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What exactly does the RET method involve?

Often it is not the events themselves that upset us, but the way we think about and deal with these events. The RET method by psychologist Albert Ellis is specifically aimed at learning to deal with these impeding thoughts about events. The idea behind this method is that, with the help of the so-called ABC-scheme and a step-by-step plan, everyone can become more self-assured, with the result that you will be able to deal with events more flexibly and act more decisively when necessary. Have you noticed that you often worry or lie awake for hours when an important decision is about to be made? Then read this blog and find out if the RET method can be useful for you!

What does RET stand for?

The abbreviation RET stands for Rational Emotive Therapy. Central to the RET method is the relationship between thinking and emotions. The ultimate goal of applying this method is to make people more resilient to stressful situations. For example, the method focuses on converting ineffective thoughts and feelings into thoughts and feelings that actually work in a situation that could normally cause stress. In order to achieve this, it is important that you gain insight into how your body and mind work, so that you can better understand your own behaviour. This sounds very nice of course, but how do you achieve this?

The ABC scheme of RET

The ABC-scheme of RET involves an event or trigger for a certain situation (A) about which you have thoughts (B) and these thoughts then have consequences for your behaviour (C). Note: it is important to realise that the RET method assumes that the thoughts (B) are the cause of your behaviour (C) and not that a certain event (A) is the cause of your ultimate behaviour (C). In other words, C is explained by B. Using the ABC diagram, you can then focus on changing your own behaviour in eight different steps. Are you curious about these steps? Then take a look at our training RET: stop worryingin which these steps are extensively discussed.

For whom is the RET method useful?

Do you doubt whether the RET method can be useful for you? Then take a look at the character sketches below to find out if this method is for you:

  • The perfectionist. Thoughts that often come to mind for a perfectionist are: "I am not allowed to make mistakes", or "I fail because I could have done it better".
  • The Disaster Deranger. Disaster people are people who often have the idea and sometimes express the idea that they will not succeed or that they will not finish something in time.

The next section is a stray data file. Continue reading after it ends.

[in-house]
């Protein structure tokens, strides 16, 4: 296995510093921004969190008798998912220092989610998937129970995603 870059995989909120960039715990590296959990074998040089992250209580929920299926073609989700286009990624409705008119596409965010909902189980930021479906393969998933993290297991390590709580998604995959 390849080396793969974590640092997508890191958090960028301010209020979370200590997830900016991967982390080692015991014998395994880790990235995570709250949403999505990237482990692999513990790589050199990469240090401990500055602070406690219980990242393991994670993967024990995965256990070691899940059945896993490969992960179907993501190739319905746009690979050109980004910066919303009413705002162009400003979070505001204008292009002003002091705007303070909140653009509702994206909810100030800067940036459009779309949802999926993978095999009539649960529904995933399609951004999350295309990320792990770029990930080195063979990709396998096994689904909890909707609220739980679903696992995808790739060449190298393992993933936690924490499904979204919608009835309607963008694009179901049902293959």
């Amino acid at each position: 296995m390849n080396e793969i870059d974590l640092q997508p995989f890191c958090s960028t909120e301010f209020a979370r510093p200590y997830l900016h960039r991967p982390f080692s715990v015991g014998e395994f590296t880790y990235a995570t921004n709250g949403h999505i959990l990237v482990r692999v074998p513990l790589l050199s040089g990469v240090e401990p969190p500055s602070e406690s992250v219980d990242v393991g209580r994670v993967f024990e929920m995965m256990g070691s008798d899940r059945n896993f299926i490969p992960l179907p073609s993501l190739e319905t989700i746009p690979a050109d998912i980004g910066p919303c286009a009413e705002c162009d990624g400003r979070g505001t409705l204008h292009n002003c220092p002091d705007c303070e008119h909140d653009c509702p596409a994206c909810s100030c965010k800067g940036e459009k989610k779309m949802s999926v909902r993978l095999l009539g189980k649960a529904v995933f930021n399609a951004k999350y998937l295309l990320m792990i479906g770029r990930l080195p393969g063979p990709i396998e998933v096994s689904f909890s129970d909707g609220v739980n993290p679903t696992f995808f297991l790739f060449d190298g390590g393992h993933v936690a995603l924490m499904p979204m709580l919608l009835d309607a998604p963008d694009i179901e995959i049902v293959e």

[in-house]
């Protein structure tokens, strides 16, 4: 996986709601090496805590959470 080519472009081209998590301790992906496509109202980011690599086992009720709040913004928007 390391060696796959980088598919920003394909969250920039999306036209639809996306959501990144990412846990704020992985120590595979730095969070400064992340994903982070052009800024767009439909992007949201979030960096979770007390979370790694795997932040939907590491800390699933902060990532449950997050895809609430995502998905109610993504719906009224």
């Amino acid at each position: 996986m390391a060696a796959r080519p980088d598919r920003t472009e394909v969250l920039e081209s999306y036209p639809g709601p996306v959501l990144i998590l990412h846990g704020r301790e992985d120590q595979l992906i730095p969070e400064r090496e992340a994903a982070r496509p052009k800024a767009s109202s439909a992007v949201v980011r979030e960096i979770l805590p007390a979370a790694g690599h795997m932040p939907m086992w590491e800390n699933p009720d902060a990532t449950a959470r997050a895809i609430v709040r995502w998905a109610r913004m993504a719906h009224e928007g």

• The love addict. This type of person always wants to be liked by everyone and everything and therefore finds it difficult to set boundaries, for example.
  • The spoiled brat. This refers to types who are used to everything going well. When this is not the case, they get stressed.

Do you not recognise yourself in the character sketches above? Then the RET method may also be valuable to you! Watch the training below to find out more about this method.

RET Training

Do you think after reading this blog that the RET method might be a solution to your own stress and fretting? Then take a look at our training RET: Stop Worrying. This training not only covers knowledge about the RET method, but you will also immediately start practising cases. This will enable you to be more self-assured, flexible and decisive after the training! Click here to read more about the training or to register directly. link]

This is how you give good advice!

The extent to which your advice is understood, accepted and used depends to a large extent on how you yourself present it. As an advisor you are undoubtedly the specialist in your field, but how do you convince other people of your knowledge and skills? With the tips in this blog you can lift your counselling skills to a higher level!

  • Timing. Try to empathise with the person or persons for whom your advice is intended. Think about where and when you will give the advice. Do you happen to know that someone has a busy week and is stressed? It might be a better idea to wait with your advice.

  • Organisational skills. Don't forget that you are the specialist and try to radiate this. If you want to appear professional, it is a good idea to make sure that your affairs are always in order. Make sure you are not late and do not forget important appointments or documents.
  • Analytical ability. You can only give good advice after you have collected and analysed all the necessary information. That is why you always start by talking to the client. Listen to the client but also ask specific questions. It is important to be aware of the situation so that you can give targeted advice.
  • Think ahead. Advice is changeable. If you want to become or remain a good consultant, it is important to keep your eyes and ears open. Is something changing in your field of expertise? Are there things that should be taken into account in the future? As an adviser, it is important that you keep abreast of the new trends and developments in your professional field.
  • Communicating. The way you communicate plays a major role in ensuring that your advice is taken to heart. Therefore, pay attention to what kind of person or organisation you are dealing with and try to adapt your way of communicating accordingly. In addition, make sure that the customer for whom the advice is intended feels comfortable with you. For example, ask the person if there are any issues they would like to raise before the consultation, or offer a drink during the meeting.
  • Do you want to improve your own consulting skills? Then take a look at our three-day training Advisory skills and learn how to communicate your advice as convincingly as possible, with results! In addition, develop your own personal advice style with the help of a Learnit trainer.